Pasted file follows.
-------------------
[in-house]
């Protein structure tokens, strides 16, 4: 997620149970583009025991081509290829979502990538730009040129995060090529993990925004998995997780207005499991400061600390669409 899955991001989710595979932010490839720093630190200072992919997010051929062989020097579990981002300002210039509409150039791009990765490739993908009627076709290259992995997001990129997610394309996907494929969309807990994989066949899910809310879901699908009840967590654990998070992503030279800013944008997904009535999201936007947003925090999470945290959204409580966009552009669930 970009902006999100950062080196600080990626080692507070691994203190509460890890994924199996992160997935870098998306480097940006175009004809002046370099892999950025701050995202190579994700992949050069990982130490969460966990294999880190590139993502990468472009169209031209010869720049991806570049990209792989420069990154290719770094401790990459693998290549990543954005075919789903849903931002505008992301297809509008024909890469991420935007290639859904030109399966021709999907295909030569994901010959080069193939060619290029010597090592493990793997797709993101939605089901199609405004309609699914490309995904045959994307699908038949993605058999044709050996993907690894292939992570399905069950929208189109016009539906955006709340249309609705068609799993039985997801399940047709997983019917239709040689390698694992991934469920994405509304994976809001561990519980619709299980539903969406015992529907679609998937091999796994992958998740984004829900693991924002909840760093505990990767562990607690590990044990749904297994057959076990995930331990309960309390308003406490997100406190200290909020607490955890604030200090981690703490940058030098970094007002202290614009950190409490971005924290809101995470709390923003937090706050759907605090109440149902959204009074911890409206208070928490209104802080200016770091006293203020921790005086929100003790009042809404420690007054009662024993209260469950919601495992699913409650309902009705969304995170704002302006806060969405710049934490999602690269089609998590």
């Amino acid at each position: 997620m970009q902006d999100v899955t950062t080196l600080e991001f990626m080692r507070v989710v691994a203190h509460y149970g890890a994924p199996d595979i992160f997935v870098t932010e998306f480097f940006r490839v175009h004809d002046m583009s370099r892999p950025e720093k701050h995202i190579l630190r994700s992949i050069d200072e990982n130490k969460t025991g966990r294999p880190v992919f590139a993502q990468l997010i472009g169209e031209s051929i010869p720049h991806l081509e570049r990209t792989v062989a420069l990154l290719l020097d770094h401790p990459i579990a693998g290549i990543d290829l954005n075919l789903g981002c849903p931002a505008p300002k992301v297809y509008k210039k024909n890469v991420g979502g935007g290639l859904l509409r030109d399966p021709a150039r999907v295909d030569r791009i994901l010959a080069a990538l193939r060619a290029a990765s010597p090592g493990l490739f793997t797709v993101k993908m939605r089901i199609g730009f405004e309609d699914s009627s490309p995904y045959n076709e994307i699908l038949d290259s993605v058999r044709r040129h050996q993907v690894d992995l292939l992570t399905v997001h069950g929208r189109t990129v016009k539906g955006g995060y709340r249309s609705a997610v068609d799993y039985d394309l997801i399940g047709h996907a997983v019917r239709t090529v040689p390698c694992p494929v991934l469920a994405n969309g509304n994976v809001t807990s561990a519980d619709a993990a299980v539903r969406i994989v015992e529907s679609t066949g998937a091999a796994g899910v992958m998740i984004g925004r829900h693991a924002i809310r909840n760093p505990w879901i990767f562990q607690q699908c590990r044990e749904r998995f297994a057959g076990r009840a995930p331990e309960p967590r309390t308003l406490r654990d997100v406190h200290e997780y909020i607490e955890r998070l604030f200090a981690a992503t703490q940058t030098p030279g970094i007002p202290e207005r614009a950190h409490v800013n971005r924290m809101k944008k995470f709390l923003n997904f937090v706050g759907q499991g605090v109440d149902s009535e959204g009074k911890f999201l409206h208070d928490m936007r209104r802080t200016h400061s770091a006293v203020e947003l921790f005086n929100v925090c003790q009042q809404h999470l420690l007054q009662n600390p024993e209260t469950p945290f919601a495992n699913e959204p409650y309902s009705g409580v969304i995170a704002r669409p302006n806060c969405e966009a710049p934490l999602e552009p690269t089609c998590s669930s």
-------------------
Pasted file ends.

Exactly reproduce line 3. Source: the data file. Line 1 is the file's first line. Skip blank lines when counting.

């Amino acid at each position: 997620m970009q902006d999100v899955t950062t080196l600080e991001f990626m080692r507070v989710v691994a203190h509460y149970g890890a994924p199996d595979i992160f997935v870098t932010e998306f480097f940006r490839v175009h004809d002046m583009s370099r892999p950025e720093k701050h995202i190579l630190r994700s992949i050069d200072e990982n130490k969460t025991g966990r294999p880190v992919f590139a993502q990468l997010i472009g169209e031209s051929i010869p720049h991806l081509e570049r990209t792989v062989a420069l990154l290719l020097d770094h401790p990459i579990a693998g290549i990543d290829l954005n075919l789903g981002c849903p931002a505008p300002k992301v297809y509008k210039k024909n890469v991420g979502g935007g290639l859904l509409r030109d399966p021709a150039r999907v295909d030569r791009i994901l010959a080069a990538l193939r060619a290029a990765s010597p090592g493990l490739f793997t797709v993101k993908m939605r089901i199609g730009f405004e309609d699914s009627s490309p995904y045959n076709e994307i699908l038949d290259s993605v058999r044709r040129h050996q993907v690894d992995l292939l992570t399905v997001h069950g929208r189109t990129v016009k539906g955006g995060y709340r249309s609705a997610v068609d799993y039985d394309l997801i399940g047709h996907a997983v019917r239709t090529v040689p390698c694992p494929v991934l469920a994405n969309g509304n994976v809001t807990s561990a519980d619709a993990a299980v539903r969406i994989v015992e529907s679609t066949g998937a091999a796994g899910v992958m998740i984004g925004r829900h693991a924002i809310r909840n760093p505990w879901i990767f562990q607690q699908c590990r044990e749904r998995f297994a057959g076990r009840a995930p331990e309960p967590r309390t308003l406490r654990d997100v406190h200290e997780y909020i607490e955890r998070l604030f200090a981690a992503t703490q940058t030098p030279g970094i007002p202290e207005r614009a950190h409490v800013n971005r924290m809101k944008k995470f709390l923003n997904f937090v706050g759907q499991g605090v109440d149902s009535e959204g009074k911890f999201l409206h208070d928490m936007r209104r802080t200016h400061s770091a006293v203020e947003l921790f005086n929100v925090c003790q009042q809404h999470l420690l007054q009662n600390p024993e209260t469950p945290f919601a495992n699913e959204p409650y309902s009705g409580v969304i995170a704002r669409p302006n806060c969405e966009a710049p934490l999602e552009p690269t089609c998590s669930s």